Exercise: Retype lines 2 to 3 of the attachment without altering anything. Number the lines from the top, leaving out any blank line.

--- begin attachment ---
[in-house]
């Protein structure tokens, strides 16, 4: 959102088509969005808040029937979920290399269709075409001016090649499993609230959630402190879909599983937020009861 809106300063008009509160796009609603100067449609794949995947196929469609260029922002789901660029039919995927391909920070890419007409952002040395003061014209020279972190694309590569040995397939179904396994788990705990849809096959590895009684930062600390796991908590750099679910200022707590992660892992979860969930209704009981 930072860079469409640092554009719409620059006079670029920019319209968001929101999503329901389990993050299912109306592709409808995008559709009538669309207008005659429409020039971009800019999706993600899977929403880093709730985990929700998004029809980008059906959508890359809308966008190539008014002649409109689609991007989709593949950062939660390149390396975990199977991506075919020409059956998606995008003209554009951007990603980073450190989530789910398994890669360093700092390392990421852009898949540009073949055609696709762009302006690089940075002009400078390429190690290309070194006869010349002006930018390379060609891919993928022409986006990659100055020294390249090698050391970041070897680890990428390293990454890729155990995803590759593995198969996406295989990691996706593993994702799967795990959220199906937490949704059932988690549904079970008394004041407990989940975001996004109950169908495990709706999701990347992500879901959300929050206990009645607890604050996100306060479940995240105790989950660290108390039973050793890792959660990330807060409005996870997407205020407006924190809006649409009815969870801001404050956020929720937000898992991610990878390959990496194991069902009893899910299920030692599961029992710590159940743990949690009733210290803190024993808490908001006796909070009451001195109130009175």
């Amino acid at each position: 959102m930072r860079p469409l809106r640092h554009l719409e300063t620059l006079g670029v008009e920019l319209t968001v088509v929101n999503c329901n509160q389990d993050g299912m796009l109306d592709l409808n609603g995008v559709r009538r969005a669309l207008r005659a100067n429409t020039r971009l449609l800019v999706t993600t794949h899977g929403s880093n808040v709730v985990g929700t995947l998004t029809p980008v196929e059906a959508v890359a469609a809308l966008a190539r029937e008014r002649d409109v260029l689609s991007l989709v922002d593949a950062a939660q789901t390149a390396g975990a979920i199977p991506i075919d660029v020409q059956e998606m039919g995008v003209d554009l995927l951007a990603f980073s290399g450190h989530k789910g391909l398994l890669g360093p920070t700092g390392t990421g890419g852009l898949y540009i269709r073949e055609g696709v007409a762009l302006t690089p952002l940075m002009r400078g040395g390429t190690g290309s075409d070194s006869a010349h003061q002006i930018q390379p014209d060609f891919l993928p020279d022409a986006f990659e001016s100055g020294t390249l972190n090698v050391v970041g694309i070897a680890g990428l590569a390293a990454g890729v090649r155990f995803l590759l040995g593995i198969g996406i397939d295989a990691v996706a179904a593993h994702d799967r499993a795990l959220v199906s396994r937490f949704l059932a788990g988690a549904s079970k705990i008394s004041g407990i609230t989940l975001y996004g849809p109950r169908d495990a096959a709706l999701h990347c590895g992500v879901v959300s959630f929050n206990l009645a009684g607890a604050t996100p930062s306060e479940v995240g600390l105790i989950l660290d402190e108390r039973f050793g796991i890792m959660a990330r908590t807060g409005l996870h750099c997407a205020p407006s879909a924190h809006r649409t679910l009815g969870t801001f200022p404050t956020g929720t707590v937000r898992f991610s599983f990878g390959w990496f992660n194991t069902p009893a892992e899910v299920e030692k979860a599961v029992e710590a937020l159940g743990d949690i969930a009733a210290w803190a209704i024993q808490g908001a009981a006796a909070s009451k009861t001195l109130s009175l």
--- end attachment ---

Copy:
């Protein structure tokens, strides 16, 4: 959102088509969005808040029937979920290399269709075409001016090649499993609230959630402190879909599983937020009861 809106300063008009509160796009609603100067449609794949995947196929469609260029922002789901660029039919995927391909920070890419007409952002040395003061014209020279972190694309590569040995397939179904396994788990705990849809096959590895009684930062600390796991908590750099679910200022707590992660892992979860969930209704009981 930072860079469409640092554009719409620059006079670029920019319209968001929101999503329901389990993050299912109306592709409808995008559709009538669309207008005659429409020039971009800019999706993600899977929403880093709730985990929700998004029809980008059906959508890359809308966008190539008014002649409109689609991007989709593949950062939660390149390396975990199977991506075919020409059956998606995008003209554009951007990603980073450190989530789910398994890669360093700092390392990421852009898949540009073949055609696709762009302006690089940075002009400078390429190690290309070194006869010349002006930018390379060609891919993928022409986006990659100055020294390249090698050391970041070897680890990428390293990454890729155990995803590759593995198969996406295989990691996706593993994702799967795990959220199906937490949704059932988690549904079970008394004041407990989940975001996004109950169908495990709706999701990347992500879901959300929050206990009645607890604050996100306060479940995240105790989950660290108390039973050793890792959660990330807060409005996870997407205020407006924190809006649409009815969870801001404050956020929720937000898992991610990878390959990496194991069902009893899910299920030692599961029992710590159940743990949690009733210290803190024993808490908001006796909070009451001195109130009175």
């Amino acid at each position: 959102m930072r860079p469409l809106r640092h554009l719409e300063t620059l006079g670029v008009e920019l319209t968001v088509v929101n999503c329901n509160q389990d993050g299912m796009l109306d592709l409808n609603g995008v559709r009538r969005a669309l207008r005659a100067n429409t020039r971009l449609l800019v999706t993600t794949h899977g929403s880093n808040v709730v985990g929700t995947l998004t029809p980008v196929e059906a959508v890359a469609a809308l966008a190539r029937e008014r002649d409109v260029l689609s991007l989709v922002d593949a950062a939660q789901t390149a390396g975990a979920i199977p991506i075919d660029v020409q059956e998606m039919g995008v003209d554009l995927l951007a990603f980073s290399g450190h989530k789910g391909l398994l890669g360093p920070t700092g390392t990421g890419g852009l898949y540009i269709r073949e055609g696709v007409a762009l302006t690089p952002l940075m002009r400078g040395g390429t190690g290309s075409d070194s006869a010349h003061q002006i930018q390379p014209d060609f891919l993928p020279d022409a986006f990659e001016s100055g020294t390249l972190n090698v050391v970041g694309i070897a680890g990428l590569a390293a990454g890729v090649r155990f995803l590759l040995g593995i198969g996406i397939d295989a990691v996706a179904a593993h994702d799967r499993a795990l959220v199906s396994r937490f949704l059932a788990g988690a549904s079970k705990i008394s004041g407990i609230t989940l975001y996004g849809p109950r169908d495990a096959a709706l999701h990347c590895g992500v879901v959300s959630f929050n206990l009645a009684g607890a604050t996100p930062s306060e479940v995240g600390l105790i989950l660290d402190e108390r039973f050793g796991i890792m959660a990330r908590t807060g409005l996870h750099c997407a205020p407006s879909a924190h809006r649409t679910l009815g969870t801001f200022p404050t956020g929720t707590v937000r898992f991610s599983f990878g390959w990496f992660n194991t069902p009893a892992e899910v299920e030692k979860a599961v029992e710590a937020l159940g743990d949690i969930a009733a210290w803190a209704i024993q808490g908001a009981a006796a909070s009451k009861t001195l109130s009175l």